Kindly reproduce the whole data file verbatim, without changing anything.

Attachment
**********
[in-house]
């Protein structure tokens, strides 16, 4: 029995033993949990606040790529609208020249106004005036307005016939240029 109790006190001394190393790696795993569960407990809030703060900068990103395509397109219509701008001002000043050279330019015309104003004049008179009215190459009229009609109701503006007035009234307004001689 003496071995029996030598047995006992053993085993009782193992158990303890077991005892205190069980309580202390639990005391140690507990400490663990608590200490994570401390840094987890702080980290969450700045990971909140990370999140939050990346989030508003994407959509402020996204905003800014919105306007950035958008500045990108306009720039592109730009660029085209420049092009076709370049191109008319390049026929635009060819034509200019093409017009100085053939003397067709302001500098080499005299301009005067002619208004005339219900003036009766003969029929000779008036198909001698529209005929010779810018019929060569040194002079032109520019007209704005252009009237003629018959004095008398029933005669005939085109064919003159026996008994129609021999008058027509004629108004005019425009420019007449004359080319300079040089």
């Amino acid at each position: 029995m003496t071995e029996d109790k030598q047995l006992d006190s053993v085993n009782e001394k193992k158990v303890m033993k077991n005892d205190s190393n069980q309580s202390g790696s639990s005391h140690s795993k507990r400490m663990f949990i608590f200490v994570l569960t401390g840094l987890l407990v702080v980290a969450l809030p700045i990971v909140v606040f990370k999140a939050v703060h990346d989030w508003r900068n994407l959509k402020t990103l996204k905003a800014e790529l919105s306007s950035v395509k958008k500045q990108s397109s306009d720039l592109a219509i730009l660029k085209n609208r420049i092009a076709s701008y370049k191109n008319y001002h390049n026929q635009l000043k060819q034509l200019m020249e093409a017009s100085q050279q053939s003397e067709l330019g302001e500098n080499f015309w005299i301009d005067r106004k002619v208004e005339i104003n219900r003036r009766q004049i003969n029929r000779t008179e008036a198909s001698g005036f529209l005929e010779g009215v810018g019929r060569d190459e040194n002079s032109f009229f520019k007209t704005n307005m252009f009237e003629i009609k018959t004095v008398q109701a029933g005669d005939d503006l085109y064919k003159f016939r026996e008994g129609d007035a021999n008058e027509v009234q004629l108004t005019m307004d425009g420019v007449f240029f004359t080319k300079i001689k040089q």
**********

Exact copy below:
[in-house]
């Protein structure tokens, strides 16, 4: 029995033993949990606040790529609208020249106004005036307005016939240029 109790006190001394190393790696795993569960407990809030703060900068990103395509397109219509701008001002000043050279330019015309104003004049008179009215190459009229009609109701503006007035009234307004001689 003496071995029996030598047995006992053993085993009782193992158990303890077991005892205190069980309580202390639990005391140690507990400490663990608590200490994570401390840094987890702080980290969450700045990971909140990370999140939050990346989030508003994407959509402020996204905003800014919105306007950035958008500045990108306009720039592109730009660029085209420049092009076709370049191109008319390049026929635009060819034509200019093409017009100085053939003397067709302001500098080499005299301009005067002619208004005339219900003036009766003969029929000779008036198909001698529209005929010779810018019929060569040194002079032109520019007209704005252009009237003629018959004095008398029933005669005939085109064919003159026996008994129609021999008058027509004629108004005019425009420019007449004359080319300079040089």
């Amino acid at each position: 029995m003496t071995e029996d109790k030598q047995l006992d006190s053993v085993n009782e001394k193992k158990v303890m033993k077991n005892d205190s190393n069980q309580s202390g790696s639990s005391h140690s795993k507990r400490m663990f949990i608590f200490v994570l569960t401390g840094l987890l407990v702080v980290a969450l809030p700045i990971v909140v606040f990370k999140a939050v703060h990346d989030w508003r900068n994407l959509k402020t990103l996204k905003a800014e790529l919105s306007s950035v395509k958008k500045q990108s397109s306009d720039l592109a219509i730009l660029k085209n609208r420049i092009a076709s701008y370049k191109n008319y001002h390049n026929q635009l000043k060819q034509l200019m020249e093409a017009s100085q050279q053939s003397e067709l330019g302001e500098n080499f015309w005299i301009d005067r106004k002619v208004e005339i104003n219900r003036r009766q004049i003969n029929r000779t008179e008036a198909s001698g005036f529209l005929e010779g009215v810018g019929r060569d190459e040194n002079s032109f009229f520019k007209t704005n307005m252009f009237e003629i009609k018959t004095v008398q109701a029933g005669d005939d503006l085109y064919k003159f016939r026996e008994g129609d007035a021999n008058e027509v009234q004629l108004t005019m307004d425009g420019v007449f240029f004359t080319k300079i001689k040089q």